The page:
The U. S. Department of Justice retains data for analysis, dissemination, and study to help those in law enforcement and those wishing to research data related to criminal justice. The Bureau of Justice Statistics program under the DOJ, an executive, administrative branch of government, is an extremely useful tool for students to analyze an array of issues including both victim and offender information, including characteristics of these populations.
The information provided in this database is extremely useful in that the quantifiable information can be used to assist policy-makers with decisions that effect both offenders and those in criminal justice fields. Without this information, many needed programs would not be initiated and ineffectual programs would continue. A weakness of this database, however, is that is contains only quantitative data, painting only a small part of the profile of an offender, these statistics give mostly demographic information, as a guide, and cannot assist in profiling fugitive criminals to give closure to open cases.
The information being researched in this brief paper is the characteristics of the parent prison population and their children and the BJS is a very useful start before further study. Found in the BJS is a very alarming aspect of prisoner data in that many prisoners have minor children, who very rarely get to interact with their parents. It is reported in 2007 that there were roughly 1,706,600 minor children in the U. S. living without a parent due to the parent’s prison stay.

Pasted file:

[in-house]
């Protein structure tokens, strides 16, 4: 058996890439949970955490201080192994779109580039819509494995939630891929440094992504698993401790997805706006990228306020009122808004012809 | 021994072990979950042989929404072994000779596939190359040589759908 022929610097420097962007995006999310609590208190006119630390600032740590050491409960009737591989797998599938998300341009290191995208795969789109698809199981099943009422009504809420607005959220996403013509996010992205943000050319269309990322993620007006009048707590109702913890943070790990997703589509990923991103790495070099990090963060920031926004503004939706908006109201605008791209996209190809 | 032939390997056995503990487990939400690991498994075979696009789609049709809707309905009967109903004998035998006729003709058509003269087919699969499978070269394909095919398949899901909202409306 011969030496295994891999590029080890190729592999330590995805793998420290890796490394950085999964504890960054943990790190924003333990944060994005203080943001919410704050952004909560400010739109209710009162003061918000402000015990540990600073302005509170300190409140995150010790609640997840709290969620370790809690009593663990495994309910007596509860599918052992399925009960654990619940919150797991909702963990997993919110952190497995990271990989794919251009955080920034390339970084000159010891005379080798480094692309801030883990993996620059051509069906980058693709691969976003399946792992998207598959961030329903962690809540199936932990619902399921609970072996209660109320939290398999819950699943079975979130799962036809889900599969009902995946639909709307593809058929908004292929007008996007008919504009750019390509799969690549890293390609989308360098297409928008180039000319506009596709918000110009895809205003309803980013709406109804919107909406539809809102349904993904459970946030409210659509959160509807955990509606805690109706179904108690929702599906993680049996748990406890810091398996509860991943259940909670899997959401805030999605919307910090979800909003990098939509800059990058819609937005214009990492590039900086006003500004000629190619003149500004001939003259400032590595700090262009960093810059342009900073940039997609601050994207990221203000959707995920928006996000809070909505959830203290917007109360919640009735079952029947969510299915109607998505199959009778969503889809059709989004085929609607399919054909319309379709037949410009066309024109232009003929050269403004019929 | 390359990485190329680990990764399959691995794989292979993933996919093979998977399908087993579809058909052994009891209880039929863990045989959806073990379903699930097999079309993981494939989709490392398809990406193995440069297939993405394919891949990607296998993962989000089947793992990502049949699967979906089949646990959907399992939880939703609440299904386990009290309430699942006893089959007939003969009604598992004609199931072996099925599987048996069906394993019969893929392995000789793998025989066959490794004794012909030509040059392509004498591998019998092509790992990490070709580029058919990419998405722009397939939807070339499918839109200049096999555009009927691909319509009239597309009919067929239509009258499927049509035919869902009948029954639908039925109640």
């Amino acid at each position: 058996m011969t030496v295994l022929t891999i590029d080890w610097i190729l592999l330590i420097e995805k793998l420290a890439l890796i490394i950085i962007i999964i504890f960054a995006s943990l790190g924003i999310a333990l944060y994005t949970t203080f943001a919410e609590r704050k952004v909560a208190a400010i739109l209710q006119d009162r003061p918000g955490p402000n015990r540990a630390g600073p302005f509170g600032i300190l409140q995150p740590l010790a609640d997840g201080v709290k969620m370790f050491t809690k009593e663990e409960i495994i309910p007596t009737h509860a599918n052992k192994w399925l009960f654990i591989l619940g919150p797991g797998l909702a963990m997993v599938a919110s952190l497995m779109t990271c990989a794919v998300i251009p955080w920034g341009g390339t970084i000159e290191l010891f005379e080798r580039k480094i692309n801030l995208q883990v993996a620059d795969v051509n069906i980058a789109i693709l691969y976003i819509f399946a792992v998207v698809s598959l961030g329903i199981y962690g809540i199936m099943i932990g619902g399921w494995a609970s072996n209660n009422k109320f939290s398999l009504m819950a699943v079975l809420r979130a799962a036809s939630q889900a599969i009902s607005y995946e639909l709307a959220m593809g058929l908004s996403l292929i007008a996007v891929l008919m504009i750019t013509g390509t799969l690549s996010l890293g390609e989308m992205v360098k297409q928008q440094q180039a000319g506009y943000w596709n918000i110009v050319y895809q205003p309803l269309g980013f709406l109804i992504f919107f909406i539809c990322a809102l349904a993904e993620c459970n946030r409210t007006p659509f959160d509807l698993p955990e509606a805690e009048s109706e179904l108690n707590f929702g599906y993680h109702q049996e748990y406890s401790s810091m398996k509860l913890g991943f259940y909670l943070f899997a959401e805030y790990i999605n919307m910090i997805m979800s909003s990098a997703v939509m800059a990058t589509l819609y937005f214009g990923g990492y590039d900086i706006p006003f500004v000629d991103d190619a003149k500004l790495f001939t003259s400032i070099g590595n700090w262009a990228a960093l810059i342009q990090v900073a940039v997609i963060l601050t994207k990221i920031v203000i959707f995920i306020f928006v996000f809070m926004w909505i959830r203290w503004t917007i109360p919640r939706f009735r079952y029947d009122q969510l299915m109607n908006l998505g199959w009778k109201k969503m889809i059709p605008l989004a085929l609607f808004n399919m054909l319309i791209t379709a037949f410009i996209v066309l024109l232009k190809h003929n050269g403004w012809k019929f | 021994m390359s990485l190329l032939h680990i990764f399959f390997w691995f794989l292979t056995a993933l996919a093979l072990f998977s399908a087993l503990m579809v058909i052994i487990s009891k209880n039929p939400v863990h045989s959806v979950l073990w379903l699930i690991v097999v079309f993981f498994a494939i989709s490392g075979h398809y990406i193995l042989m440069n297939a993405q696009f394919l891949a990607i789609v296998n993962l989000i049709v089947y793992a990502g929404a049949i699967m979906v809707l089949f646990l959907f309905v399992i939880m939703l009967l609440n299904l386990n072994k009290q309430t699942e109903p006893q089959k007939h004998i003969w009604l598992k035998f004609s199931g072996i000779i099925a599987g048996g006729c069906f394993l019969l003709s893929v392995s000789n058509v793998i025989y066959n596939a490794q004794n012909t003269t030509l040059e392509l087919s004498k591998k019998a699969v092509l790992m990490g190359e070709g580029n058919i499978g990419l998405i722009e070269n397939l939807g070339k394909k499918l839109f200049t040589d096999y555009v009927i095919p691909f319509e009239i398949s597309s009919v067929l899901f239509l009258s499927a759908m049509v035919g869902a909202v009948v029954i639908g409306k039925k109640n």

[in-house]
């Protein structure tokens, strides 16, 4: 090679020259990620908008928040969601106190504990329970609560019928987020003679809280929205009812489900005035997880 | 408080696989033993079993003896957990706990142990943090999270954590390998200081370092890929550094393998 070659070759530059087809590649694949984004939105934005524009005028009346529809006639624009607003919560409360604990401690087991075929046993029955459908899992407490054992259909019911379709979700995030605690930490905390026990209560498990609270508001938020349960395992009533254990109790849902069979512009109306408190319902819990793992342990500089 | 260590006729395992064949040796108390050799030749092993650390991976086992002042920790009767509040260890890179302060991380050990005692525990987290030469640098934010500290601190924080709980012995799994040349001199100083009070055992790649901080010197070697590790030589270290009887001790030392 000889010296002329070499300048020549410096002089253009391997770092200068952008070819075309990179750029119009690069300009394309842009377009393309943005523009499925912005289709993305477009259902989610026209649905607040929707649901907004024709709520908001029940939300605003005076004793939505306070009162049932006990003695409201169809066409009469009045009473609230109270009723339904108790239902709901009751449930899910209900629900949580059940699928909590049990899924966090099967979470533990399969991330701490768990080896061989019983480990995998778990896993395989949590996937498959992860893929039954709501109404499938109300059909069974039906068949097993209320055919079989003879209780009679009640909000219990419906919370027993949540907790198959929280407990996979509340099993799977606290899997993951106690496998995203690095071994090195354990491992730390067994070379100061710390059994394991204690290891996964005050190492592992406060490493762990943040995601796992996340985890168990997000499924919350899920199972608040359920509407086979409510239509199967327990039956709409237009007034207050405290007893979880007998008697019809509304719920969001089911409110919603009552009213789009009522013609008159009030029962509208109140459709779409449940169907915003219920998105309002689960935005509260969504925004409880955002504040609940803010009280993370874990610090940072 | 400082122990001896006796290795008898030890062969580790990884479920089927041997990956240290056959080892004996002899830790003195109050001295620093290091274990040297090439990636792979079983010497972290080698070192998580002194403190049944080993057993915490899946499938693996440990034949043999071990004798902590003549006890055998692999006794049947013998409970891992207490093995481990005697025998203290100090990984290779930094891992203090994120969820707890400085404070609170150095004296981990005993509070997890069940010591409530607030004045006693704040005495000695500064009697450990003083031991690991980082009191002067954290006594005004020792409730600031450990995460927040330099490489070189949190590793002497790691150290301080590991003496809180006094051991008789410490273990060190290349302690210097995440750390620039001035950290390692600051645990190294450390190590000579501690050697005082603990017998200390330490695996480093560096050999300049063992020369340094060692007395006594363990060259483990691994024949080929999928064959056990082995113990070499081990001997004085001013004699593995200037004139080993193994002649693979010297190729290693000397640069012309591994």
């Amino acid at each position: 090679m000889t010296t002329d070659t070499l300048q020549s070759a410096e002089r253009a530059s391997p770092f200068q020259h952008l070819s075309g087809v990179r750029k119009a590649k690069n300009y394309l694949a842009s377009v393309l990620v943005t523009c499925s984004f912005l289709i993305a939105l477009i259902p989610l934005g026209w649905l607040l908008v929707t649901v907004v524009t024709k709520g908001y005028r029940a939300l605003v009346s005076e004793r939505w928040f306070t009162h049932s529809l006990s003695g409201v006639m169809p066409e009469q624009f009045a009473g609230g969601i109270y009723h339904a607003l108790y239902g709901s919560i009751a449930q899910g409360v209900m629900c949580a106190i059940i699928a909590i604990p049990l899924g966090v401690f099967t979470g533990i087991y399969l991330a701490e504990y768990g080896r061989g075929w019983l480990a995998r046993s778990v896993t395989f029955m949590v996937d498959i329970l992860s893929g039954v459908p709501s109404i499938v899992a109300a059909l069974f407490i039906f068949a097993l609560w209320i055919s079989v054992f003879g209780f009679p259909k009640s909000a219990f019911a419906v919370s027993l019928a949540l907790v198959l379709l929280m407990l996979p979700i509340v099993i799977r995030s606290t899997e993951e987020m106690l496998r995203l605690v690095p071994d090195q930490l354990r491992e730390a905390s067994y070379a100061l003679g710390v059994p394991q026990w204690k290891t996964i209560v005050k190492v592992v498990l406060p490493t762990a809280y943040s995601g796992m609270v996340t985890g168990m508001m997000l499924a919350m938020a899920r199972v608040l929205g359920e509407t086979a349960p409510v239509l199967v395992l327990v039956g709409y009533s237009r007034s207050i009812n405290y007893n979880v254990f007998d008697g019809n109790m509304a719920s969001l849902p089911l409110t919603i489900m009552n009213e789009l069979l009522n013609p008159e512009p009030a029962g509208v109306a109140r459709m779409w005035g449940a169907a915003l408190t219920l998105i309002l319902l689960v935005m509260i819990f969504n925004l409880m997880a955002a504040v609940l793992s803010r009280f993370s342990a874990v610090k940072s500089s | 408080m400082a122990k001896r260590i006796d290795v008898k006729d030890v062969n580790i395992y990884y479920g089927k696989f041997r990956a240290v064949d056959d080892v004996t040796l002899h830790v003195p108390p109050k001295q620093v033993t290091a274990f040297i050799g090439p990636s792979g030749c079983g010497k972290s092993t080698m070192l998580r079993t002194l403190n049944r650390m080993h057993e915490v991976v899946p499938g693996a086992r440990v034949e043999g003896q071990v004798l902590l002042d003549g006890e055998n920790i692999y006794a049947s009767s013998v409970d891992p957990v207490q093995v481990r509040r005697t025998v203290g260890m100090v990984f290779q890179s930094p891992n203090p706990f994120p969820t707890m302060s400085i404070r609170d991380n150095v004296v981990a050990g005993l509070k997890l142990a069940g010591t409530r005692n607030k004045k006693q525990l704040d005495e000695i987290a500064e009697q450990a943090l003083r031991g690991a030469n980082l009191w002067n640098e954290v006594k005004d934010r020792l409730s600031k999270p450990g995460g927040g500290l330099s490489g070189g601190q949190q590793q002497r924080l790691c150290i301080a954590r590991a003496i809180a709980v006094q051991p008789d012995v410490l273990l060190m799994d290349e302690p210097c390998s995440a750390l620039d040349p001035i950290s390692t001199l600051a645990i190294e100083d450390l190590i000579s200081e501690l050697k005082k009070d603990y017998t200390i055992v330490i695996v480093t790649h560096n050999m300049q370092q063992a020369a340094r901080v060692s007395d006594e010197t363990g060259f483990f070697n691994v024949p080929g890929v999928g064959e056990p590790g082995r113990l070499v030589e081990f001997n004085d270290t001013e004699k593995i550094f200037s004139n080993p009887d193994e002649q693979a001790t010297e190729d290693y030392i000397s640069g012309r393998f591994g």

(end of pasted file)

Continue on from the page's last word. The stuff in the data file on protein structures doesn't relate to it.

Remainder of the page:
The statistics, also include (from surveys) information on the amount of time these children are in contact with their incarcerated parent, sources of financial contributions to the children’s households, caregiver information for the children and more. This type of data can help in reducing risk of recidivism due to the desire of incarcerated parents to reunite with their children and other information provided in the BJS can point to issues that may further facilitate this possibility or deter it.
For example, homelessness, unemployment, mental health issues, and substance abuse can all compound reunification and further bring out re-offense. The data suggests that drug offenders and persons committing property crimes were more likely to be parents than violent offenders, which can be viewed as a positive in that the lack of violence in their crimes would make parenting possible and less risky to their children.
Sadly, though drug recidivists are more likely to be parents than other types of recidivists, making family reunification difficult if special attention is not paid to this problem while these parents are incarcerated. There is much to be taken from this database to help gather information to help bring about programs to help the population mentioned above in the form and legislation, a strength of these statistics. However, as stated before, the BJS is a starting point for students and those involved in the criminal justice system and cannot be used as a tool to solve crime.
Additionally, though there is a wealth of information here, other sources must be brought in to make a complete study, such as on the children and parents caught up in the prison system with more qualitative study.
Department of Justice: Bureau of Justice Statistics. “Parents in Prison and Their Minor Children”. Available online <http://www. ojp. usdoj. gov/bjs/pub/pdf/pptmc. pdf>. Last Accessed 20 September, 2008.